Introduction: Leishmaniasis is a disease that dramatically afflicts American populations as it is related to socioeconomic factors such as poverty. We aimed to determine the incidence of Leishmaniasis associated with poverty level among patients admitted to the Celendin Regional Hospital in Cajamarca, Peru.
Materials and Methods: This single-center, retrospective study included 250 peri-urban and rural patients (mean 29.3±20 years) diagnosed with leishmaniasis during 2015-2020. A collection card was used to extract the clinical, and epidemiological information. We used the 2013 Fondo de Cooperación para el Desarrollo Social (FONCODES) to estimate the level of poverty in Cajamarca.
Results: Of total, 156 (37.6%) were positive for cutaneous leishmaniasis and the most common lesions were the upper limbs (110 [44%]) and the head (24 [9.6%]). The most frequent place origin of patients weres Celendín (54 [21.6%]), Huasmin (58 [23.2%]), and Utco (13 [5.2%]) district. The highest incidence rate of Leishmaniasis was found in the districts of Utco (0.93 × 1000 inhabitants) and Huasmin (0.41 × 1000 inhabitants). We found that the poverty rate (p = 0.002) and extreme poverty rate (p = 0.001) were positively associated with the incidence of Leishmaniasis. The most affected age group were those <18 years-old (61 [62.2%]) (p = 0.029).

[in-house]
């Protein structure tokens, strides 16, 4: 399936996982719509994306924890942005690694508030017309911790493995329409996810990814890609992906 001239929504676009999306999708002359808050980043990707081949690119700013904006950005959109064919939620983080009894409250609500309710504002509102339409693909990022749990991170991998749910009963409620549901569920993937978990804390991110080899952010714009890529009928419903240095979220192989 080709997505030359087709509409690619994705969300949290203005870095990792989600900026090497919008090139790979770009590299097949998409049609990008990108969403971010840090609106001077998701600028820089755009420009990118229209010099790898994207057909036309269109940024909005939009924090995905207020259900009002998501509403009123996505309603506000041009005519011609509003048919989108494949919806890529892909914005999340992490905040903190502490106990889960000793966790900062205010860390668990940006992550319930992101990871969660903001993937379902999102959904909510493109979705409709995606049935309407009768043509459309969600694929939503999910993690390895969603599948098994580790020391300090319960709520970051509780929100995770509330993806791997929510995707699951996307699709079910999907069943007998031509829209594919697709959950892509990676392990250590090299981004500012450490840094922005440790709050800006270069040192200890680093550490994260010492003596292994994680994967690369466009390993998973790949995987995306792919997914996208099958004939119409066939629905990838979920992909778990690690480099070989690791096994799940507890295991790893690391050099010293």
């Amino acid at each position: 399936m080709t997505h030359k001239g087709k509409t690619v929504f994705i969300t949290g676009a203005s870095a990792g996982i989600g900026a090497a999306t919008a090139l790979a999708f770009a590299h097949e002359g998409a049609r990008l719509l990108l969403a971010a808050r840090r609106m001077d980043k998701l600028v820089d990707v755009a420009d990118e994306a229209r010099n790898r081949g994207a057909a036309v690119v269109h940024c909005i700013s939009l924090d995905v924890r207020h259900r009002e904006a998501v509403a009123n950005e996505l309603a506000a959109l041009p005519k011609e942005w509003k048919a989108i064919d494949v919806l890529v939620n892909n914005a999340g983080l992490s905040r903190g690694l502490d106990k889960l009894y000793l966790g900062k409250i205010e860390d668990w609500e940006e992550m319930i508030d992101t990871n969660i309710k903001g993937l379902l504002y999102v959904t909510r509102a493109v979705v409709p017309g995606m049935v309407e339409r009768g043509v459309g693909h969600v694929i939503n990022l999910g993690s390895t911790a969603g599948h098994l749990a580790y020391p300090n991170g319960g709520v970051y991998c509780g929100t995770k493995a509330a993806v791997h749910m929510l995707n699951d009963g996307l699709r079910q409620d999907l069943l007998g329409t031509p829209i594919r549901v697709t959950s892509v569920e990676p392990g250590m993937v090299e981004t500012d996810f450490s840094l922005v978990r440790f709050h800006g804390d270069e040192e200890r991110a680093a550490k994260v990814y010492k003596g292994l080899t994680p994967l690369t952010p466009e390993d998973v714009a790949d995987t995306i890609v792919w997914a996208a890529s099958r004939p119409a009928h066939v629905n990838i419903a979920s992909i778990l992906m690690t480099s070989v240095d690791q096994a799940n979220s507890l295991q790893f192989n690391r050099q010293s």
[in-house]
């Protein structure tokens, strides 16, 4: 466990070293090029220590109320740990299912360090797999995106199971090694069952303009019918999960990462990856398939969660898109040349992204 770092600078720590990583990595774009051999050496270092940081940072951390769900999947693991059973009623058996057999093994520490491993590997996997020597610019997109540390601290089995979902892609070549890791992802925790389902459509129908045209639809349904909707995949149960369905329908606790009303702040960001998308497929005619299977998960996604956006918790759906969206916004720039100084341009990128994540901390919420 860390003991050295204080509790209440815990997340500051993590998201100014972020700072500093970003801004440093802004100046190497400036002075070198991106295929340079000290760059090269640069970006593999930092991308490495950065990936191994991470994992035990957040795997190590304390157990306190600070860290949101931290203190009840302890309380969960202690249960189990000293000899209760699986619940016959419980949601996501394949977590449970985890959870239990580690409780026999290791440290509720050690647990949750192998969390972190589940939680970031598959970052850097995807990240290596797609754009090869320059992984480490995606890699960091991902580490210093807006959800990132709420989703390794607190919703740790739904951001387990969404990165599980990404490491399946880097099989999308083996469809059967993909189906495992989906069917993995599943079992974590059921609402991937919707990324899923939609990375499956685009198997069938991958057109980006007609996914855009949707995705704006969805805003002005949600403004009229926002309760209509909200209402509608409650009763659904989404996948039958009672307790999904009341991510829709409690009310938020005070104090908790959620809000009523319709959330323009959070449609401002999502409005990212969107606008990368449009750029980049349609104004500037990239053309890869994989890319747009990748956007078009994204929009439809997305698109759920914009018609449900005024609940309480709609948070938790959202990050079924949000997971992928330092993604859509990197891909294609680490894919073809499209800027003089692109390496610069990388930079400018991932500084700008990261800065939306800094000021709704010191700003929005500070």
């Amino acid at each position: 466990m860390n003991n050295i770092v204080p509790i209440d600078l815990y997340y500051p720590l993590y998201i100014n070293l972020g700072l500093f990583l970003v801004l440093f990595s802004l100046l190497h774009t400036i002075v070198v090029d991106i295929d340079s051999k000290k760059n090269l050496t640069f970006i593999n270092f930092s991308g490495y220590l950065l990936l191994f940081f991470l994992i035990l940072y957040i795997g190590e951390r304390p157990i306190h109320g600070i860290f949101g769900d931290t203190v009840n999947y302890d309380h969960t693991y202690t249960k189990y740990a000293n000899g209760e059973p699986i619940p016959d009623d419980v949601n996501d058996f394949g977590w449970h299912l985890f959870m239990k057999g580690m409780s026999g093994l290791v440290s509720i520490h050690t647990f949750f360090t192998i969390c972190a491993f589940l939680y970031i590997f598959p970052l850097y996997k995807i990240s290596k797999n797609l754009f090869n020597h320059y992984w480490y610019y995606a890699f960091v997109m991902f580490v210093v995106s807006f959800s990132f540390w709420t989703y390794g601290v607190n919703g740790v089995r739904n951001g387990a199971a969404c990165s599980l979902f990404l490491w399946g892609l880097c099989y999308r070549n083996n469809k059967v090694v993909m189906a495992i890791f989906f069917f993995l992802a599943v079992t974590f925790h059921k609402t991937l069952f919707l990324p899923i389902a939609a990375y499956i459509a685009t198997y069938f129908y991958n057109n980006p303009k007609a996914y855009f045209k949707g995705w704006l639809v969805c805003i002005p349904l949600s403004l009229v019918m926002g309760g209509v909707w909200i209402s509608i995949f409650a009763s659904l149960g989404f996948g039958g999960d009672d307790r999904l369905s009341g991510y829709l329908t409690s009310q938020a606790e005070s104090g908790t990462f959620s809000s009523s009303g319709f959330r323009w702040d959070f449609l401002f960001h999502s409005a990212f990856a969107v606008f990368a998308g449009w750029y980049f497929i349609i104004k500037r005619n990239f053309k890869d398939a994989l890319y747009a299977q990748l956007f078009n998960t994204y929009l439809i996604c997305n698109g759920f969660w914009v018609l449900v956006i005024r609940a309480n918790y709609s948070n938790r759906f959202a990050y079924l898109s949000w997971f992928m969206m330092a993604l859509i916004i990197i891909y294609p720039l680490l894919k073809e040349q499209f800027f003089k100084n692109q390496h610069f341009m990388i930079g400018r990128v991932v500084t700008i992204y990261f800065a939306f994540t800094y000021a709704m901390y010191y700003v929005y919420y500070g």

Conclusions: We determined a significant association between poverty and leishmaniasis cases in the Peruvian Andean population.